Summary: Is Sugar Good For Us?
So back to the question…Is sugar good for us?
Answer: A qualified YES. As long as we cleanse our body of freeloaders (organisms that like to hang out for a free lunch) by intelligently using herbs (like the EJUVA systems), activated liquid zeolites, MSM (sulfur), superfoods, as well as by maintaining a mineral-rich raw and living foods-based diet, healthy relationships, our common sense (to stay balanced), avoid consuming both unnatural sugars (especially high fructose corn syrup and refined cane or beet sugar) and avoid over-consuming short-chain natural sugars such glucose, fructose, and sucrose we should have few problems with sugar. That means we must avoid the temptations to: have any refined sugar, have too many fresh or dried fruits at one sitting, use too much sweetener at one time with our beverages, desserts, and treats, etc.
If due to a long-standing health challenge (candida, cancer, poor immunity, etc.) we have to move towards a “low sugar” diet, I recommend that you follow the advice given on this subject in Dr. Gabriel Cousens’ book The Rainbow Green Live Food Cuisine and my book The Sunfood Diet Success System.
The Eight Essential Sugars
The question appears to be answered. Sugar is an important part of a balanced diet when used appropriately. Recent research over the last 25 years has actually confirmed that not only are sugars good for us, some are essential (just as some amino acids and fatty acids are essential in our diet). Here are a list of eight essential sugars to human health, their properties, and what foods contain them:
Properties: Anti-bacterial, anti-fungal, anti-viral. Reduces inflammation.
Food and Herb Sources of Mannose: Aloe vera, kelp, shiitake mushroom, fenugreek, carob gum, guar gum, black currants, red currants, gooseberries, green beans, cayenne pepper, cabbage, broccoli, eggplant, tomatoes, turnip, cranberries.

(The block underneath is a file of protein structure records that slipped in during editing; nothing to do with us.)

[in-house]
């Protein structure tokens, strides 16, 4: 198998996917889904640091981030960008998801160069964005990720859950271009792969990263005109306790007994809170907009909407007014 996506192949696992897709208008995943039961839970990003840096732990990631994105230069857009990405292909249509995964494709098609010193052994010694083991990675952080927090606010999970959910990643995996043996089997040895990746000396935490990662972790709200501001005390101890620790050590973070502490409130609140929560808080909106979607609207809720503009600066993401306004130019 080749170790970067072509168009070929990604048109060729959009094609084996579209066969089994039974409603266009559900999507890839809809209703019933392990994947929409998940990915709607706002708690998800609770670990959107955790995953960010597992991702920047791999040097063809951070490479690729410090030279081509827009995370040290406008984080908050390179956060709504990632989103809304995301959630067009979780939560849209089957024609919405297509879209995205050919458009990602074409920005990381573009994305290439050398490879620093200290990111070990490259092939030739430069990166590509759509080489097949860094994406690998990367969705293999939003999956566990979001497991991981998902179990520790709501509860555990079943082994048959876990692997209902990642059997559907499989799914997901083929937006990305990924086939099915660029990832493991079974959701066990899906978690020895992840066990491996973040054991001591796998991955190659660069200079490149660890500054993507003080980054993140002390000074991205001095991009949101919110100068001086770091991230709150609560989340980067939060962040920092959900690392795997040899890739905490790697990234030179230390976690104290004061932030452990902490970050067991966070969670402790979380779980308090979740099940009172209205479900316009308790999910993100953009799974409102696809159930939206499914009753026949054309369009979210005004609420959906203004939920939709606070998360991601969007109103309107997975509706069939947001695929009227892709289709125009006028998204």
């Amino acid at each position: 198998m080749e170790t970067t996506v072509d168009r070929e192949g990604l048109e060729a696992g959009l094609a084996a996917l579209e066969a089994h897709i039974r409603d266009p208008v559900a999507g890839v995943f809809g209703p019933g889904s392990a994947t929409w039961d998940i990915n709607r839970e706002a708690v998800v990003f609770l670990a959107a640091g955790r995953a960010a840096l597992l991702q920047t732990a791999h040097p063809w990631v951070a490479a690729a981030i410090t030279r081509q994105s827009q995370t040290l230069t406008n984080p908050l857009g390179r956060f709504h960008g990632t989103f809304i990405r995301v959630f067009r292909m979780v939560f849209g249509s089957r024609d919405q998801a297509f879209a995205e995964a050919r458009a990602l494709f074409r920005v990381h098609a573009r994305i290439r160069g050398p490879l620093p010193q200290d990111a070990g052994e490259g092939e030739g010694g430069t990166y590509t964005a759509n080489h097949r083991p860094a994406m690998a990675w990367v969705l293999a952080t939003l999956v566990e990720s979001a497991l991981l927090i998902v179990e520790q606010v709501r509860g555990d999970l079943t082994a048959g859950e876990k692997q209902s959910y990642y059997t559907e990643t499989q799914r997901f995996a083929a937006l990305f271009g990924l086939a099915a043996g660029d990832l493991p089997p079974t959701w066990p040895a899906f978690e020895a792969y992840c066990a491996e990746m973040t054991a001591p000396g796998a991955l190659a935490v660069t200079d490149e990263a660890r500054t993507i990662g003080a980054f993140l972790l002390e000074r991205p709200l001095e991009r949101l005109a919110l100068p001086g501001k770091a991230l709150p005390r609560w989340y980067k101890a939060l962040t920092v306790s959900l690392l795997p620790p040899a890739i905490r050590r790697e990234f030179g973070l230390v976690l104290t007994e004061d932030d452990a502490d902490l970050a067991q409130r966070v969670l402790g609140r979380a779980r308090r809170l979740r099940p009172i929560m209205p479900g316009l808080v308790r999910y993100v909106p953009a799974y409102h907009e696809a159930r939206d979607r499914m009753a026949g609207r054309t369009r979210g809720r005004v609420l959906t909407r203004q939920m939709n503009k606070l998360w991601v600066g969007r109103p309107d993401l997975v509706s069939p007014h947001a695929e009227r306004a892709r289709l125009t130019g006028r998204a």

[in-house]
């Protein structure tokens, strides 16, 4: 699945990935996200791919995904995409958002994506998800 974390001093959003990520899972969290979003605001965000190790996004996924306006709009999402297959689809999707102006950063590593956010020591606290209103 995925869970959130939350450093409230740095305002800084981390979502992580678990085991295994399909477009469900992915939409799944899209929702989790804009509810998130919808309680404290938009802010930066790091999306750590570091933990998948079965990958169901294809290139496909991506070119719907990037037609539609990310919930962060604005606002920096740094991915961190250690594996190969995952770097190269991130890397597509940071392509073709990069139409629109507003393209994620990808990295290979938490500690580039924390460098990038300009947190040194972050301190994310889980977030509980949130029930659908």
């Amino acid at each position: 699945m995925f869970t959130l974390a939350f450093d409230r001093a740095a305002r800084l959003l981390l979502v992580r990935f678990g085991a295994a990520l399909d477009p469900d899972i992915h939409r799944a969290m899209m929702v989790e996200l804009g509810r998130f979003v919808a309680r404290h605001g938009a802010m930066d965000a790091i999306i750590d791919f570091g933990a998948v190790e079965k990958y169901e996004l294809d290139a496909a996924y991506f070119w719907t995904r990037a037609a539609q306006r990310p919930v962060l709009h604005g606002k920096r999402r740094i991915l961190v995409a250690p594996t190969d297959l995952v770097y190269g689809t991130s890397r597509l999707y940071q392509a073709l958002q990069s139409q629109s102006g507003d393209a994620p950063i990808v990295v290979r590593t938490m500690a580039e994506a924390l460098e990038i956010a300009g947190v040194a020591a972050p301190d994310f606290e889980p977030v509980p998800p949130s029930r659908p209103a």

Fucose (simple sugar)
Properties: Anti-viral. Supports long-term memory. Guards against lung diseases. Fights allergies. The abnormal metabolism of this saccharide is associated with cystic fibrosis, diabetes, cancer, and herpes — more fucose helps to alleviate these conditions.
Food and Herb Sources of Fucose: kelp, Wakame seaweed, mushrooms, seeds.
Galactose (simple sugar)
Properties: Improves the speedy healing of injuries. Improves memory. Improves the absorption of good calcium.
Food and Herb Sources of Galactose: Most fruits, vegetables, mushrooms, and raw dairy products. Some the fruits, vegetables and herbs that contain galactose include: apples, apricots, bananas, blackberries, cherries, cranberries, currants, dates, grapes, kiwi, mangos, oranges, nectarines, peaches, pears, pineapples, plums, prunes, raspberries, rhubarb, strawberries, passionfruit, echinacea, boswellia, fenugreek, chestnuts, broccoli, Brussels sprouts, avocado, cabbage, carrots, cauliflower, celery, cucumber, potatoes, eggplant, tomatoes, leeks, asparagus, lettuce, green beans, mushrooms (not button mushrooms), beets, onions, parsnips, green peas, pumpkins, spinach.
Glucose (simple sugar)
Properties: Fast energy source. Too much or too little can be problematic. Glucose metabolic disturbances are associated with depression, manic behavior, anorexia, and bulimia.
Food and Herb Sources of Glucose: Nearly all fruits, vegetables, and bee products (bee pollen, honey). Nearly all naturally sweet substances, such as agave, honey, etc.
Properties: Inhibits the spread of tumors. Heart disease causes a low-level of this saccharide.
Food and Herb Sources of N-Acetylgalactosamine: Ocean’s Alive Marine Phytoplankton, Dumontiaceae (red algae).
Properties: Immune system modulator. Anti-viral. Anti-inflammatory. Repairs cartilage. Repairs the mucosal-lining that is damaged by Crohn’s disease, ulcerative colitis, and interstitial cystitis. Enhances learning.